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Cities vulnerable to flooding in 2050 are mostly in Sub-Saharan Africa and Southeast Asia, and in coastal zones. Infographic right shows flood risk in cities, where flood risk will double by 2050 at a 1:100 protection level. Illustration shows various challenges including coastal flooding, and solutions, such as building with nature principles.

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Bar chart shows distance to the central grid in 2010 and 2030 in Sub-Saharan Africa, which will decrease. Access to electricity and through which system depends on low or medium electricity consumption.

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Leapfrogging: avoiding a lock in of traditional fossil fuel based development pathway. Graphs (right) show that future costs of renewable energy will be increasingly competitive. Bar chart (right) shows renewable energy has the economic potential to meet energy demand in 2010 and 2050. Figure (right) shows the increase in energy demand to 2030 and 2050, which requires global climate policy to leapfrog to low carbon energy development pathways.

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Map shows biodiversity hotspots worldwide. Bar graph shows the main causes of biodiversity loss f.e. food production, energy and traffic and tourism. Proposed solutions: sparing, sharing and caring.

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Agricultural land will increase in 2050, however, so will land that has reduced productivity. Most productivity decline is in agricultural rather than natural land. Regional productivity decline varies.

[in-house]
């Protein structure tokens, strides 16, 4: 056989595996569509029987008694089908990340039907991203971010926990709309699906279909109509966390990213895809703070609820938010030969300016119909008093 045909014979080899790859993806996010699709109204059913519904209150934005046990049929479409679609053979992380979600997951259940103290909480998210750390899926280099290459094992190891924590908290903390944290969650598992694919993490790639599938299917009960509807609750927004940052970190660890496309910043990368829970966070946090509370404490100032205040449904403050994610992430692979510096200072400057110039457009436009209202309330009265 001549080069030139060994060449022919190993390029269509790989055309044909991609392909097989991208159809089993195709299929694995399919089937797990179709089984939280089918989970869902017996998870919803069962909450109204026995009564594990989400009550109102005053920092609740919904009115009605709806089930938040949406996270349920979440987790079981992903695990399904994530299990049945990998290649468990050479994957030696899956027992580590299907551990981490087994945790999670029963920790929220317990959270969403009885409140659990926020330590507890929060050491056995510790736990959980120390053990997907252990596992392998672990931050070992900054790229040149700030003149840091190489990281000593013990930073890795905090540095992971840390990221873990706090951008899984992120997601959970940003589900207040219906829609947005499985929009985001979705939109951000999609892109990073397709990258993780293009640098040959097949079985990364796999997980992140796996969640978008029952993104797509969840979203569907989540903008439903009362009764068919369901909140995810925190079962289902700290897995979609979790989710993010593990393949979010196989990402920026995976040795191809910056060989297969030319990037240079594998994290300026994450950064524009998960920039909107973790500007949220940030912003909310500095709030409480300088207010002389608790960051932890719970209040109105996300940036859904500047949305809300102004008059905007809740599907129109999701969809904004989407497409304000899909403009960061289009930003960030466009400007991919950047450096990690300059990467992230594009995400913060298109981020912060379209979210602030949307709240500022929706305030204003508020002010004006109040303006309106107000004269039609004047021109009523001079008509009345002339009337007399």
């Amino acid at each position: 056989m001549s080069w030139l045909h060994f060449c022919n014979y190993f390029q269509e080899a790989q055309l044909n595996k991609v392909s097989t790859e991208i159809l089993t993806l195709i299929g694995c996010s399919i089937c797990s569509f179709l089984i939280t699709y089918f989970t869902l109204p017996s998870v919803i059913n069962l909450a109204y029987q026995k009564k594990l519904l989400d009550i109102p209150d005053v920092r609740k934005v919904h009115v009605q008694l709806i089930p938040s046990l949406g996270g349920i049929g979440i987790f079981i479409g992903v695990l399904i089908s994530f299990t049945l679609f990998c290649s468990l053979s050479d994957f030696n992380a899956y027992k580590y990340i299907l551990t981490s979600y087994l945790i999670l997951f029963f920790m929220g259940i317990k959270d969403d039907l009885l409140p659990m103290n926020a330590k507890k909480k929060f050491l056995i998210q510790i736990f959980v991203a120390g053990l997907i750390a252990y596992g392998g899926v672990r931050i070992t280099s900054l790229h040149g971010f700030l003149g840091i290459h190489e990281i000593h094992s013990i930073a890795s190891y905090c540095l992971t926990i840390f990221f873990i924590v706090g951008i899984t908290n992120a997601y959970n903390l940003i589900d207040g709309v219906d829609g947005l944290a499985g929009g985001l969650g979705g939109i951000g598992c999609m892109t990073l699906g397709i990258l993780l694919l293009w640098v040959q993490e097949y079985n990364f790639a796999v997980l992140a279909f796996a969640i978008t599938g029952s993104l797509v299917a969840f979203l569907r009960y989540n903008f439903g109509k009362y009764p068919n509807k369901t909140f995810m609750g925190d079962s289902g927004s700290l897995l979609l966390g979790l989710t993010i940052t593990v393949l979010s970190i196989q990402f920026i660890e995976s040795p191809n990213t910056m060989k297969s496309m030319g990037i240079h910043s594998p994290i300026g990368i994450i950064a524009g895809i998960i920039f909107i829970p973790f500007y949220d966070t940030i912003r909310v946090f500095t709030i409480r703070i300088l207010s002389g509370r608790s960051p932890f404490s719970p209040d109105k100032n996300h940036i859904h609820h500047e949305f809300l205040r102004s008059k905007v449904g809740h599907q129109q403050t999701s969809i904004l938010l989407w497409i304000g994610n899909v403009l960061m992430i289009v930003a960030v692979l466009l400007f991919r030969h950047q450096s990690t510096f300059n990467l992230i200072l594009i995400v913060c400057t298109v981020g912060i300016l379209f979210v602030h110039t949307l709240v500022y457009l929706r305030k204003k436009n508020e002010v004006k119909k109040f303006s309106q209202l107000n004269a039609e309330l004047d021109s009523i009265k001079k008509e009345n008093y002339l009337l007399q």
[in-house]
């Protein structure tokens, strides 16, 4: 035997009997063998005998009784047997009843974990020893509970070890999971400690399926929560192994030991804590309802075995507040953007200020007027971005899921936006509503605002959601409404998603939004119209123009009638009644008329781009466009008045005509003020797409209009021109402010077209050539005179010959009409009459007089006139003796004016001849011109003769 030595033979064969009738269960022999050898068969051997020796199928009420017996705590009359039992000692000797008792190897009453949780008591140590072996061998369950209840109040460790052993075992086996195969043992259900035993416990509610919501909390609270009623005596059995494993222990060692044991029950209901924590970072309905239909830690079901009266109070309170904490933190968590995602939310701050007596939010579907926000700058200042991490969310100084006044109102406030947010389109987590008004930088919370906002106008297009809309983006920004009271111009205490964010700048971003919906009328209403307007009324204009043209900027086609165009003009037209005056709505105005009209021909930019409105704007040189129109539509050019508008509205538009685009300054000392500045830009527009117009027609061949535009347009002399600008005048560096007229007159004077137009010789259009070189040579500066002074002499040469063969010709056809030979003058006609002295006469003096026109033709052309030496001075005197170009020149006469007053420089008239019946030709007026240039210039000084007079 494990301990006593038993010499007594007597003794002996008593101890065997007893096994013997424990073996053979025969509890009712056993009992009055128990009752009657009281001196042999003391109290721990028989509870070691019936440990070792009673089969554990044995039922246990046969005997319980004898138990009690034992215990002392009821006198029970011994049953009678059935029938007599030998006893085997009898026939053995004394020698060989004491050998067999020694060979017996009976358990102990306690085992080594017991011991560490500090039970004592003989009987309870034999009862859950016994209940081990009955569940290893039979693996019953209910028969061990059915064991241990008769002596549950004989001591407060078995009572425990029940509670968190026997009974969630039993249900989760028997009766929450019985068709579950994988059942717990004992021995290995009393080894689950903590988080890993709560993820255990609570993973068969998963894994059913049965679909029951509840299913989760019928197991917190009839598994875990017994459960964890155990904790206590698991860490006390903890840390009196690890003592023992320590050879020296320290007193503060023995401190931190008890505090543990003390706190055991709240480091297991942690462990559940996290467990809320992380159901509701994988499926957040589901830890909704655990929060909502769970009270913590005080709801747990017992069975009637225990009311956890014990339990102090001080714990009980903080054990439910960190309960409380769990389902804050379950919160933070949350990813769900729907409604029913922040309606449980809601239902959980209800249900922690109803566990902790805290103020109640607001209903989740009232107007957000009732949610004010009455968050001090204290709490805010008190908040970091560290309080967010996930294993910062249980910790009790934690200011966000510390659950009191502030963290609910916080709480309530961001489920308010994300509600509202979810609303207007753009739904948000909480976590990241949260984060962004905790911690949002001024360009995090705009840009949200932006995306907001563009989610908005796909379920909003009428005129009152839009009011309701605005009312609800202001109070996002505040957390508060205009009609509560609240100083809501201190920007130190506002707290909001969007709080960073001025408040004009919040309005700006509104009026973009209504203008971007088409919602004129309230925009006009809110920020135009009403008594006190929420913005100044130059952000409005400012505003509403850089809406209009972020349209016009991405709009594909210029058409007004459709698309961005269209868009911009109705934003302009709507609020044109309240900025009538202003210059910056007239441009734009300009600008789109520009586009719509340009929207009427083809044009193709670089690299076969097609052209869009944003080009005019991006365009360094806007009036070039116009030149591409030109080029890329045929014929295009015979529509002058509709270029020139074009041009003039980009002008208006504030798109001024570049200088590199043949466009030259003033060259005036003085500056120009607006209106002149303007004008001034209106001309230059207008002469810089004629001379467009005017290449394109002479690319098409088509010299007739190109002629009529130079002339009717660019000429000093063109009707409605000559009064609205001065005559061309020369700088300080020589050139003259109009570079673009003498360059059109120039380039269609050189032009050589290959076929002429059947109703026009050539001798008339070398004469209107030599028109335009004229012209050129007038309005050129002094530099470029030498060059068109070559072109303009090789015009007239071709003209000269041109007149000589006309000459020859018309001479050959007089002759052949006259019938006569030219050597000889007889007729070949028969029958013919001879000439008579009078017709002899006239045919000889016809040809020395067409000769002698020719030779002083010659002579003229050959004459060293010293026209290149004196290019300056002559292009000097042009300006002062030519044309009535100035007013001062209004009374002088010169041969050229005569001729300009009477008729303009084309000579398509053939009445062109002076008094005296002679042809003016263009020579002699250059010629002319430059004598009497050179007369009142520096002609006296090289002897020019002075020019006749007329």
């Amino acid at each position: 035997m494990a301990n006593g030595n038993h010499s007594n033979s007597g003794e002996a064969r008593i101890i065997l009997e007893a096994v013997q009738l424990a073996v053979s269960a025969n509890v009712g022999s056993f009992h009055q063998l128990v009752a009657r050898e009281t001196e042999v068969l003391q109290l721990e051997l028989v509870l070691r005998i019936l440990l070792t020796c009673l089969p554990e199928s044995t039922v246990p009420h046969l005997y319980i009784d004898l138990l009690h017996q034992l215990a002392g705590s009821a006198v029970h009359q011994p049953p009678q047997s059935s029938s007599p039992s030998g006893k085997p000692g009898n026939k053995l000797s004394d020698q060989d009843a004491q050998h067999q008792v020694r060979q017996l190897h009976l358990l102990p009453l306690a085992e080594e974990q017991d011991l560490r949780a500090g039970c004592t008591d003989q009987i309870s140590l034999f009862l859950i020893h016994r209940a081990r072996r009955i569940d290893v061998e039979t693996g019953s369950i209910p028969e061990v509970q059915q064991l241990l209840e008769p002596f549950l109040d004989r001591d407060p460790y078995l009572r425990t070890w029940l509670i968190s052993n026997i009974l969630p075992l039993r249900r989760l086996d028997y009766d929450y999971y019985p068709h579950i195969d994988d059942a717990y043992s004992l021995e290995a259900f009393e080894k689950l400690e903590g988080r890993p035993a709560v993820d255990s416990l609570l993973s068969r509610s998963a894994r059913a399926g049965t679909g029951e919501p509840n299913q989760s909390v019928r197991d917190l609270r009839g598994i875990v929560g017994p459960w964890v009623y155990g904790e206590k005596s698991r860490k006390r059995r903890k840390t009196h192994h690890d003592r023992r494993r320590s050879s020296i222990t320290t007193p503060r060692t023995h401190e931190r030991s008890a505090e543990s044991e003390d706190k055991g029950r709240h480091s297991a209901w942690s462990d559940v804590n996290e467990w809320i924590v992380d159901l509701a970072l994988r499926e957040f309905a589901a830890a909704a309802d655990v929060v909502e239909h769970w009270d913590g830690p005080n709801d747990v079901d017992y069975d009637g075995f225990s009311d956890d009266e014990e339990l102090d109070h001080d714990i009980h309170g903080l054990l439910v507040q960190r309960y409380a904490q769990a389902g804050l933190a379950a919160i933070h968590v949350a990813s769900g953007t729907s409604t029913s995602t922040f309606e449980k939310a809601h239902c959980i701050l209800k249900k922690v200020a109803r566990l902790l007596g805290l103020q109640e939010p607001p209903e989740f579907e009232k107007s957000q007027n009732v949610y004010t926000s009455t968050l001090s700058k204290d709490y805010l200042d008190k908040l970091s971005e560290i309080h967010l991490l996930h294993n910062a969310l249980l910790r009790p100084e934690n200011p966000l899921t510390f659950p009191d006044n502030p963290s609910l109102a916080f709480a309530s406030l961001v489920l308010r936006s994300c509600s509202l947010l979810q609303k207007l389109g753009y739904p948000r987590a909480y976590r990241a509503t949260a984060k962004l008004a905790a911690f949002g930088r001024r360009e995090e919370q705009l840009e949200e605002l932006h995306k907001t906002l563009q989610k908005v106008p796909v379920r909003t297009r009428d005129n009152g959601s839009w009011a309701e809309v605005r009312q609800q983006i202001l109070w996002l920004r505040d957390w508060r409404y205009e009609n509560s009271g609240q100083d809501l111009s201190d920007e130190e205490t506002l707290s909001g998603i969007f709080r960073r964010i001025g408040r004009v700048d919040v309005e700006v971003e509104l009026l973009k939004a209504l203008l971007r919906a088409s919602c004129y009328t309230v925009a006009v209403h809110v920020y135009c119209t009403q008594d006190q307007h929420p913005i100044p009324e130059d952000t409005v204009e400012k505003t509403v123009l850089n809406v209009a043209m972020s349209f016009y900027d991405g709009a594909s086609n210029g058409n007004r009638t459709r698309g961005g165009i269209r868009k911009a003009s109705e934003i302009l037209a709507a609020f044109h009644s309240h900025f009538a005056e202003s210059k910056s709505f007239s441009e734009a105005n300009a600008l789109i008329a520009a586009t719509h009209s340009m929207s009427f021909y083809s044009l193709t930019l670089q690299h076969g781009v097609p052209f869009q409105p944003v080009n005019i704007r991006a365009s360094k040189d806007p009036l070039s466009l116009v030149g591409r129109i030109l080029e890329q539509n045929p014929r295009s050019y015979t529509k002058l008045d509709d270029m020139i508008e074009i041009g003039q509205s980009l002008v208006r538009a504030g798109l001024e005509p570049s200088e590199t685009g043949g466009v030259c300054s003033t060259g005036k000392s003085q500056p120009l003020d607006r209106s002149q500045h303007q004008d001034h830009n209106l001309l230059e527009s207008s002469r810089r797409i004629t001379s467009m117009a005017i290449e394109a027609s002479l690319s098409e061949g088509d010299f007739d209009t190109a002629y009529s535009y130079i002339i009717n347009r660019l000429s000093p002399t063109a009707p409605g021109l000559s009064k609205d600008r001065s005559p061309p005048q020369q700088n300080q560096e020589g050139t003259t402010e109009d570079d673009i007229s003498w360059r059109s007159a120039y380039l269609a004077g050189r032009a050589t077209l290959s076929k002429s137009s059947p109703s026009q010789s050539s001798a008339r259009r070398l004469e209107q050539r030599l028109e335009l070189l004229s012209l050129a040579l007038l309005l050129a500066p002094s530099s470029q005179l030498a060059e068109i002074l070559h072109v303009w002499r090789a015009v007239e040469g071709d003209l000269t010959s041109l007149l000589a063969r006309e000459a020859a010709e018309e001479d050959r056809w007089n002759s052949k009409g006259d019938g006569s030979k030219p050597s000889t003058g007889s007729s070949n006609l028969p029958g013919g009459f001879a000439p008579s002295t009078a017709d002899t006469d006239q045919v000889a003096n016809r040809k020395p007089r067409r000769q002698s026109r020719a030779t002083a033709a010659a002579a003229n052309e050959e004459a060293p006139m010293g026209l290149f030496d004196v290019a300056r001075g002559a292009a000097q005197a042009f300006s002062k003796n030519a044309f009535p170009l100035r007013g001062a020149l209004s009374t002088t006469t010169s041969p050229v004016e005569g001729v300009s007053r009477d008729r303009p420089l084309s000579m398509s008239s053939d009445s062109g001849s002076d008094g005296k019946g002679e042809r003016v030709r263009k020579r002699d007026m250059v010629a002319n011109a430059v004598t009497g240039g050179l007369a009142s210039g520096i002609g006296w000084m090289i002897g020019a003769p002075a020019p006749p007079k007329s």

Exploring new partnerships and coalitions

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Partnerships can involve civic, public and private actors and in order to work together, require 4 steps: diagnostics, partnership design, partnership implementation and impact evaluation.

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Market shares data are compiled by PBL. Most Dutch market shares are for 2015, with the exception of fish (2014) and soya (2013). Most global shares are for 2013, with the exception of wood (2014) and fish (2015). The following information sources were used:

 

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Partnerships can connect urban and rural areas through product flow. Civic, public and private actors all play a role.

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Left: growth without limits means not everyone is at the discussion table. Development may come at the cost of the environment, and benefits are unequally distributed. Right: all actors need to be at the table to negotiate, explore and plan, to design for inclusive and green growth.

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The finance gap exists in multiple sectors. To bridge the gap, investment partnerships and funds are required to link multiple investors with projects on the ground through orchestrating and pooling finance, representing and prioritising interests, and sharing knowledge.

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New agents of change are appearing in governance structures. Timeline: shows number of initiatives since 1922 to 2015, and their private, public or hybrid status. These initiatives are increasingly interconnected (web of biodiversity governance example).

 

Author(s)Marcel Kok, Annelies Sewell, Filip de Blois, Allard Warrink, Paul Lucas and Mark van Oorschot
Publication date06-07-2017